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Robertson Fellowship Award

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Mary J. and William B. Robertson Fellowship Award

The William B. and Mary J. Robertson Fellowship Award is offered to support the study and conservation of wildlife, habitat, and ecosystems in Florida and the Caribbean, as defined by the area covered in "A Guide to the Birds of the West Indies" by Raffaele et al. (2003). Preference is given to projects with an ornithological emphasis, and those that further the research of Bill and Betty Robertson, such as their 40-year study of Sooty Terns in the Dry Tortugas, Florida. The maximum amount awarded each year is typically about $2000.

Proposal Due Date: February 15 of each year.

Applications must contain 4 distinct parts:

(1) an updated CV of the applicant with current contact information;

(2) a research proposal (up to 8 double-spaced, excluding references, figures, and tables) with

• a statement of objectives,

• materials and methods,

• how the information will be gathered will further the objectives)

(3) a budget (1 page) showing total project costs and what portion of the total this award will cover; and

(4) a timeline (1 page) indicating when work will be completed.

The application should not be submitted simultaneously for consideration of other research awards offered by the Florida Ornithological Society. Applications must be received by close of business, February 15th and recipient(s) will be announced at the spring meeting of the Florida Ornithological Society.

All application materials should be put into a single PDF file, in order, and emailed to the Committee Chair with ROBERTSON PROPOSAL in the title line.

EMAIL COMPLETED APPLICATIONS TO:

Wes Biggs

For questions concerning the Robertson Fellowship Award, please contact the Committee Chairman.
Year Recipient Organization Project
2007 John Lloyd Taxonomy, population size, and habitat requirements of the Brown-headed Nuthatch on Grand Bahama Island
2004 Fernando Colchero Nicholas School of the Environment and Earth Sciences, Duke University Effect of sea surface temperature changes and North Atlantic Oscillation on Sooty Tern survival

Known as the "Dean of Florida Ornithology," William Beckwith Robertson, Jr.'s vast knowledge of the habits, habitats, and history of Florida's avifauna qualified Bill for that title. He began studying the birds of Florida and the nearby West Indies when he went to south Florida in 1950; he remained a student of the subject until he died in January 2000. In the 1970s and 1980s crews were assembled to help with banding the terns at the Tortugas. Those crews went to the islands twice a year, once in spring to catch banded adults and once in summer to band (all) chicks. During twice daily visits to the colony, just past dawn and shortly before sunset, we worked hard herding chicks into corrals and fetching recalcitrant individuals from vegetation.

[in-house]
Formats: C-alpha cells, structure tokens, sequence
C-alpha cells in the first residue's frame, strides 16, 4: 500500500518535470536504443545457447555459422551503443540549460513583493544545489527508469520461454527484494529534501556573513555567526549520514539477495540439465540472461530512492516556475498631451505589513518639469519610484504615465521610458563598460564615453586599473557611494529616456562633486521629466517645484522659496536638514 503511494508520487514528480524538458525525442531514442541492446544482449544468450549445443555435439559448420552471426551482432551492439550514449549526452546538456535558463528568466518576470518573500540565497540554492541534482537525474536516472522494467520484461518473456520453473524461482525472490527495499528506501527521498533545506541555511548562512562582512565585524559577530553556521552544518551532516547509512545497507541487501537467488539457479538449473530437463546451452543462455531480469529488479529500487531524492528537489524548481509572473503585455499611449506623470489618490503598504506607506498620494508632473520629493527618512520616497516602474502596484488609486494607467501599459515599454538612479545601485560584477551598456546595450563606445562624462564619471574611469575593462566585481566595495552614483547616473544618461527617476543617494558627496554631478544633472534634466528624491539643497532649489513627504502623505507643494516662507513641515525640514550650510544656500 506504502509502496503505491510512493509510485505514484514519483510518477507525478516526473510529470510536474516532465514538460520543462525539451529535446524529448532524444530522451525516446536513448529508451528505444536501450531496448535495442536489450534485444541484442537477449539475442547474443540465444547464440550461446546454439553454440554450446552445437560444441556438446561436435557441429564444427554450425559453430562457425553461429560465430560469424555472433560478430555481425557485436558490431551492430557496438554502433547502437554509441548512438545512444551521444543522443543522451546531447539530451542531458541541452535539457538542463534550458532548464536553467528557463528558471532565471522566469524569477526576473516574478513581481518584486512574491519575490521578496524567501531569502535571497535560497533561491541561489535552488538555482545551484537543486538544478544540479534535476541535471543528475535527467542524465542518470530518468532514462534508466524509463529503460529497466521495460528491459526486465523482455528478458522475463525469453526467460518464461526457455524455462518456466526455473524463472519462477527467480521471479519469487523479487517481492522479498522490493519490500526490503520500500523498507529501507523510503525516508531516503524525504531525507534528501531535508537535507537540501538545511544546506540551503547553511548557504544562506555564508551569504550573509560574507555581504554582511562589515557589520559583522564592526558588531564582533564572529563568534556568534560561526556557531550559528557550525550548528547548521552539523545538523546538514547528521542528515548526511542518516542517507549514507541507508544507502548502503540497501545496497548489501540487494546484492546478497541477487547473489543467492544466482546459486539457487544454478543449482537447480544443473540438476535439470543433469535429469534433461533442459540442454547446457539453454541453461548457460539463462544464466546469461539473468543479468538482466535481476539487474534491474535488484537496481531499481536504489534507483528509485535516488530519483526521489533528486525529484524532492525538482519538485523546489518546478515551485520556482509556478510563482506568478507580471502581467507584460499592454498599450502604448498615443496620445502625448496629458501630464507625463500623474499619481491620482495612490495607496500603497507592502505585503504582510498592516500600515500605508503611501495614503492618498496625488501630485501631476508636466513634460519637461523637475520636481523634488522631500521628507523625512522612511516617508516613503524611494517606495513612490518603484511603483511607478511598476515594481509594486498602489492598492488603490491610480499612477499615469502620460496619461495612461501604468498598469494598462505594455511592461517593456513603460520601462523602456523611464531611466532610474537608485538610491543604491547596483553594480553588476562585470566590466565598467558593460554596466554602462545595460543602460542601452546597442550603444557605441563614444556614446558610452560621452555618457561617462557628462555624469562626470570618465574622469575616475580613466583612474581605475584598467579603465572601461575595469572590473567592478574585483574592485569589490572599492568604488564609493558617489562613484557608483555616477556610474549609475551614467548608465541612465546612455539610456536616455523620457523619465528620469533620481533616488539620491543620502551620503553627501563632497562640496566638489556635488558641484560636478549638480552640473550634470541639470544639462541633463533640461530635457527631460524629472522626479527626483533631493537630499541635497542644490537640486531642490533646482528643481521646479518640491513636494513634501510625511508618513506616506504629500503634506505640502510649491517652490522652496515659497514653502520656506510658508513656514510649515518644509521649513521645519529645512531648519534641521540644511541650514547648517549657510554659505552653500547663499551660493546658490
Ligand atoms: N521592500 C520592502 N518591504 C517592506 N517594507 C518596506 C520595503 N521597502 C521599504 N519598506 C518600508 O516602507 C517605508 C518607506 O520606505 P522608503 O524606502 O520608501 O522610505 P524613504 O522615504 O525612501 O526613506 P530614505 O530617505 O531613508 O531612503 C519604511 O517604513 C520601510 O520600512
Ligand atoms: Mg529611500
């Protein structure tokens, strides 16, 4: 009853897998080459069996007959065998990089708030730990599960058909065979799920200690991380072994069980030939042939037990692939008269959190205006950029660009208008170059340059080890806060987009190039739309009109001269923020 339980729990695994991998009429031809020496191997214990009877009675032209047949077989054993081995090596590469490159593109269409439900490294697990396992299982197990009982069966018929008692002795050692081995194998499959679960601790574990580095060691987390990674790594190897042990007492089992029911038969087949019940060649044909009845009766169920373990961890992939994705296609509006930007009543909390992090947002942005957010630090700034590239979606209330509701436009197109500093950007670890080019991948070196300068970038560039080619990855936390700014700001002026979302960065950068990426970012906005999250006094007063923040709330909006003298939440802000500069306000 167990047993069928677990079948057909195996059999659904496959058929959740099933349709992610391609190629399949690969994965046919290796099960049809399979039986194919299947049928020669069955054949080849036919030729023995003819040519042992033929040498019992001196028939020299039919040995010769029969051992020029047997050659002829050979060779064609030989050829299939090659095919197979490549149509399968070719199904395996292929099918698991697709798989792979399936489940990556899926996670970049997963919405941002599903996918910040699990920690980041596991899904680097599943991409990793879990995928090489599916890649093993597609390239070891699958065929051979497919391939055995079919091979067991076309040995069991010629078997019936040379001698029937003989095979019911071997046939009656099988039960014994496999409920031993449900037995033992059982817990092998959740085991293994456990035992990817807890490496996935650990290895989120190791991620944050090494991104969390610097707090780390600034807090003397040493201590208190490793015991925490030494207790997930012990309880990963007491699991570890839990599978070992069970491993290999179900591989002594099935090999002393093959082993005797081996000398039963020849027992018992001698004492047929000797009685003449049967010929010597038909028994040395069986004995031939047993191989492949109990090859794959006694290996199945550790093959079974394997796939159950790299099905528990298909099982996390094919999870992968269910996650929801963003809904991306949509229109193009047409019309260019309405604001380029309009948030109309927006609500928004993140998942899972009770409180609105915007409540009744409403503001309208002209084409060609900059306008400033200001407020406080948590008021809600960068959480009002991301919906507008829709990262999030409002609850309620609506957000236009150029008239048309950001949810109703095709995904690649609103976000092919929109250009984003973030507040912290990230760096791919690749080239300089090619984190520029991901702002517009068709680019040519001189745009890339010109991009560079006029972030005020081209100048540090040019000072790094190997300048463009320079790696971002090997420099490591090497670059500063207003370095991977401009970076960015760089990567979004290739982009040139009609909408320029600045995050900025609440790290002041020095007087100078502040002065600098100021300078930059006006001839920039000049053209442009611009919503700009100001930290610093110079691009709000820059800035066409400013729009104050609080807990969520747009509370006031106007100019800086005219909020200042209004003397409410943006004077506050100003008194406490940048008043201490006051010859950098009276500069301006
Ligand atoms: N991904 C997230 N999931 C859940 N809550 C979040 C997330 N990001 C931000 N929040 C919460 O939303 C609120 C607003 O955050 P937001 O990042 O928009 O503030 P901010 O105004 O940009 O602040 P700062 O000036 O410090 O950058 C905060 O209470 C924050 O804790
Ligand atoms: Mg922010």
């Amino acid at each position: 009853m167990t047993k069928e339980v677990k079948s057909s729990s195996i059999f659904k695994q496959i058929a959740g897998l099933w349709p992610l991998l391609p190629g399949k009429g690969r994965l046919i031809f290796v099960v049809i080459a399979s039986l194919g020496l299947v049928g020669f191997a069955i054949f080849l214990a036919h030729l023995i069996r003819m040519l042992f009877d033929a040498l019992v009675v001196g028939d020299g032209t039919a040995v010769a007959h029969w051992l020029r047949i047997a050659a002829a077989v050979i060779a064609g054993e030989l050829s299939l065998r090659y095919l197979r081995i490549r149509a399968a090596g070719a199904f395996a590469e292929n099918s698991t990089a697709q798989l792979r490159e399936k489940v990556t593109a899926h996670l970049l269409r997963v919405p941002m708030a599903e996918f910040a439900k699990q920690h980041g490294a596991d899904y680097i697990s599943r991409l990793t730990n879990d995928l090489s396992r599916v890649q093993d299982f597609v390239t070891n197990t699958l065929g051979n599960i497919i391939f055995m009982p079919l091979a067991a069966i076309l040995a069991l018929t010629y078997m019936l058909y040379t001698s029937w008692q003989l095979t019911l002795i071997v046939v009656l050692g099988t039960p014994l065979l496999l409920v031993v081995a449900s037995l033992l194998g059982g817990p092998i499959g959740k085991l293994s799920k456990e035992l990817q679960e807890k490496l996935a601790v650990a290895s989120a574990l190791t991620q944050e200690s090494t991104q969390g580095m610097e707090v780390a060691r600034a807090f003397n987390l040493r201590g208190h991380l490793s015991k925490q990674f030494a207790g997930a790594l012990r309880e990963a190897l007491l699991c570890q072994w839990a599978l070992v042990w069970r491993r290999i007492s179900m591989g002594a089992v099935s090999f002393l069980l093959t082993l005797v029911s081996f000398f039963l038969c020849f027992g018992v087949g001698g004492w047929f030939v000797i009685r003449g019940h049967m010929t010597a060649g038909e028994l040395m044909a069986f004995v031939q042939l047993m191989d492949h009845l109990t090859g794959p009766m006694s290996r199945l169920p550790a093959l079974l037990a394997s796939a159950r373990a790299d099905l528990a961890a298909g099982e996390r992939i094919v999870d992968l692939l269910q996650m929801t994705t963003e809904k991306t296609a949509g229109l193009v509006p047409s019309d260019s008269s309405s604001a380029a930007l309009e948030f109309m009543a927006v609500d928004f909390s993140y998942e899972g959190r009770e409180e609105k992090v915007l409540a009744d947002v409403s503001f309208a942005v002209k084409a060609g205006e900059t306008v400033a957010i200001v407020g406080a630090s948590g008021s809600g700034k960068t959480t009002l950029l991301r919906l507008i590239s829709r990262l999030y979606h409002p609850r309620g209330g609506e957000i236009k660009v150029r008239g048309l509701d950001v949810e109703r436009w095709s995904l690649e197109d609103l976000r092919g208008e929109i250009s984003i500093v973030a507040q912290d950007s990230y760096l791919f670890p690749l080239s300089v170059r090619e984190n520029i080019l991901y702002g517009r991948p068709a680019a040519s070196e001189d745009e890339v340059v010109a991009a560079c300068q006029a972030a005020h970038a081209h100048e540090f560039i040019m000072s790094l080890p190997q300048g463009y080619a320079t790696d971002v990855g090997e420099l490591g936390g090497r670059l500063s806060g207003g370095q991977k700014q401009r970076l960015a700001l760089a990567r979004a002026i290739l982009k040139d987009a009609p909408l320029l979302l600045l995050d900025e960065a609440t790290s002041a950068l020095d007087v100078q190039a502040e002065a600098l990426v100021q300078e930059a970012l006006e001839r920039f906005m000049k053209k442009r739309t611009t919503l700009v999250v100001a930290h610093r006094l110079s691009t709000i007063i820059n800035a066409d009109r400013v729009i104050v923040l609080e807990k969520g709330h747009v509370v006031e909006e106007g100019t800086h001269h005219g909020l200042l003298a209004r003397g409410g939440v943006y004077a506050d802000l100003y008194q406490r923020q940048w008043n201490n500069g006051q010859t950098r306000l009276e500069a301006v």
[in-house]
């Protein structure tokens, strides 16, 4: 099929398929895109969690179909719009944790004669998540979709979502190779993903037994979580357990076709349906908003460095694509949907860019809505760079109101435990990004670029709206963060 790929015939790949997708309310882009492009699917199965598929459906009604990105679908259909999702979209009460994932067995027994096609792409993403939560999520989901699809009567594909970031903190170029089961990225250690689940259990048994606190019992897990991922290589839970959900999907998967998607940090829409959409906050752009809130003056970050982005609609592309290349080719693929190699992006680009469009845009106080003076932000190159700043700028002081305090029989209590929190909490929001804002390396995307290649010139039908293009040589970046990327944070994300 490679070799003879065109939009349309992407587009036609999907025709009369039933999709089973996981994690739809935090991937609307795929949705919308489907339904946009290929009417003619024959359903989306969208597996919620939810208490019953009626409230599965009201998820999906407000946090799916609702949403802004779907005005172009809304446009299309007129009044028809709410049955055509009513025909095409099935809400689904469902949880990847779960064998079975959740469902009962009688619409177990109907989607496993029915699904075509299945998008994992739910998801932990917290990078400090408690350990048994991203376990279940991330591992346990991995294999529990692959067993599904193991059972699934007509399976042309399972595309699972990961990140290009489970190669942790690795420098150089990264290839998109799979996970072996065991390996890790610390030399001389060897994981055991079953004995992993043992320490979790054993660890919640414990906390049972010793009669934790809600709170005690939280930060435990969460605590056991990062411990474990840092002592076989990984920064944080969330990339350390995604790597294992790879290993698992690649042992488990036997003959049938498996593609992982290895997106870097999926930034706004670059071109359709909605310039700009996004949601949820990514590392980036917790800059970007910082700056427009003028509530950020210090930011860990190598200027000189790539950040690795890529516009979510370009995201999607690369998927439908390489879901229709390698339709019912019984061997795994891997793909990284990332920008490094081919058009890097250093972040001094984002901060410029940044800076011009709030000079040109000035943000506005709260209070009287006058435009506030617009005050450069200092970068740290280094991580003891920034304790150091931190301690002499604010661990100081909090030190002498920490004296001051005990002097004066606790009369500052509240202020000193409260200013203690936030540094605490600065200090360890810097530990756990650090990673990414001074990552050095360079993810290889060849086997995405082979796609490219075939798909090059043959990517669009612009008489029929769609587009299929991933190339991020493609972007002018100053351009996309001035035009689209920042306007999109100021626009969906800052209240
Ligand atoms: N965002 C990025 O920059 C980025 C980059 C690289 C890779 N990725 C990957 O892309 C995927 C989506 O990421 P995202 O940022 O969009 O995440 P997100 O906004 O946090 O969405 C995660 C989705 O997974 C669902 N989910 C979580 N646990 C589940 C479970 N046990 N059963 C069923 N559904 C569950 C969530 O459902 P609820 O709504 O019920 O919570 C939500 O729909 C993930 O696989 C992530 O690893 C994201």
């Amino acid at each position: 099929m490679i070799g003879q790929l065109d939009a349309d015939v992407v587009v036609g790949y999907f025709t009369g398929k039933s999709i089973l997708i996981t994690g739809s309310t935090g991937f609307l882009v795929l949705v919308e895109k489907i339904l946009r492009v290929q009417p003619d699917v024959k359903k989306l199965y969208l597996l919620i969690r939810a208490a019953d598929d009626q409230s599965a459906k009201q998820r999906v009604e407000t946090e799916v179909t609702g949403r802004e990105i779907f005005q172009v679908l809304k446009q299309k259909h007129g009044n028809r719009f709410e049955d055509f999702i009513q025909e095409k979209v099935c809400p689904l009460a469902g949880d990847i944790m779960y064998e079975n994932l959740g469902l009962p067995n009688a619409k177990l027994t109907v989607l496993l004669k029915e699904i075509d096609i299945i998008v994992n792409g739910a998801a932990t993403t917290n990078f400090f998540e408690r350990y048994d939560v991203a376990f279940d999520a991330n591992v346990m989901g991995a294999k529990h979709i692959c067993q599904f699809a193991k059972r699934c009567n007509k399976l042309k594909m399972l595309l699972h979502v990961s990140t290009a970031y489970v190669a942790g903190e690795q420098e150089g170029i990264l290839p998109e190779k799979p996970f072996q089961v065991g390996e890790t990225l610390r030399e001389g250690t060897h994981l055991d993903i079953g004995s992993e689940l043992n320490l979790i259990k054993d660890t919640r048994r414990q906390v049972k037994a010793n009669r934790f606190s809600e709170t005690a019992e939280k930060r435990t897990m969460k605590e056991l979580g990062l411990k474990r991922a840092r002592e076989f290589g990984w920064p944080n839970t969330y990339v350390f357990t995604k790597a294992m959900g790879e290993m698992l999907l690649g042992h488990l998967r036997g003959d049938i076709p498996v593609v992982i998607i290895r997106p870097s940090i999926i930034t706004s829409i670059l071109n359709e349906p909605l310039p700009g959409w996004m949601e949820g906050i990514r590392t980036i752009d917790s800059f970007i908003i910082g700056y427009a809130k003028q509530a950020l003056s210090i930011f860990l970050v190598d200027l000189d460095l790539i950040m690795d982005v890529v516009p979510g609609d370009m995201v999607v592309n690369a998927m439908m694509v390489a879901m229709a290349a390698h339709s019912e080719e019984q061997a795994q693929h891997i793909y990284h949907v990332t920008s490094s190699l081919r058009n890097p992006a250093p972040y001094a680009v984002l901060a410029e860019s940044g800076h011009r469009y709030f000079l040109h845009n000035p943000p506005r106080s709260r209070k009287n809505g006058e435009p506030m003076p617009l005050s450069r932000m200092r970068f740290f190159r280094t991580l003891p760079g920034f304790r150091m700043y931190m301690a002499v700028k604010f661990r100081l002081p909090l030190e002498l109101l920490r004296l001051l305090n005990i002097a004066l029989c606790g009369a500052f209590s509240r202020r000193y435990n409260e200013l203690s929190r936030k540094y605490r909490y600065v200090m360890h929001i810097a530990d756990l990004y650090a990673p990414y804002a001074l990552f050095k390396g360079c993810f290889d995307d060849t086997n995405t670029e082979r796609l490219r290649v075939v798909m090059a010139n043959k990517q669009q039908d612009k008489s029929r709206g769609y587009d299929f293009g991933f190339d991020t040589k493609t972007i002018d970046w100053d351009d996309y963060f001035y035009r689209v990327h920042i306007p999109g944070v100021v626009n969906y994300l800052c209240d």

Bill was a naturalist, interested in plants and animals, and he published on both. His orni­thological publications, which included many federal technical reports, pertain to West Indian ornithogeography, based in part on trips to the Virgin Islands, population ecology of raptors and long-legged waders, based on field work on Bald Eagles (Haliaeetus leucocephalus), Ospreys (Pandion haliaetus), herons, ibises and storks in Everglades National Park, and population ecology of seabirds, with field work on Sooty Terns (Onychoprion fuscata) at the Dry Tortugas.

Bill was a founding member of the Florida Ornithological Society, which came into being in the early 1970s. He served the society in a variety of capacities until his death. He was the first president and served for two terms (1973- 1974). Together with Glen E. Woofenden he published Florida Bird Species: An Annotated List, (1992) as a special publication of the society.

Bill's wife Betty (Mary J. Robertson), who also was a member of the AOU, was his collaborator on the Sooty Tern project.

 

...from "In Memoriam: William B. Robertson, Jr. 1924-2000," Glen E. Woolfenden, The Auk 118(3):740-742, 2001

Bill Robertson
William Beckwith Robertson

Known as the "Dean of Florida Ornithology," William Beckwith Robertson, Jr.'s vast knowledge of the habits, habitats, and history of Florida's avifauna qualified Bill for that title.

Bill was a founding member of the Florida Ornithological Society, which came into being in the early 1970s. He served the society in a variety of capacities until his death. He was the first president and served for two terms (1973- 1974). Together with Glen E. Woofenden he published Florida Bird Species: An Annotated List, (1992) as a special publication of the society.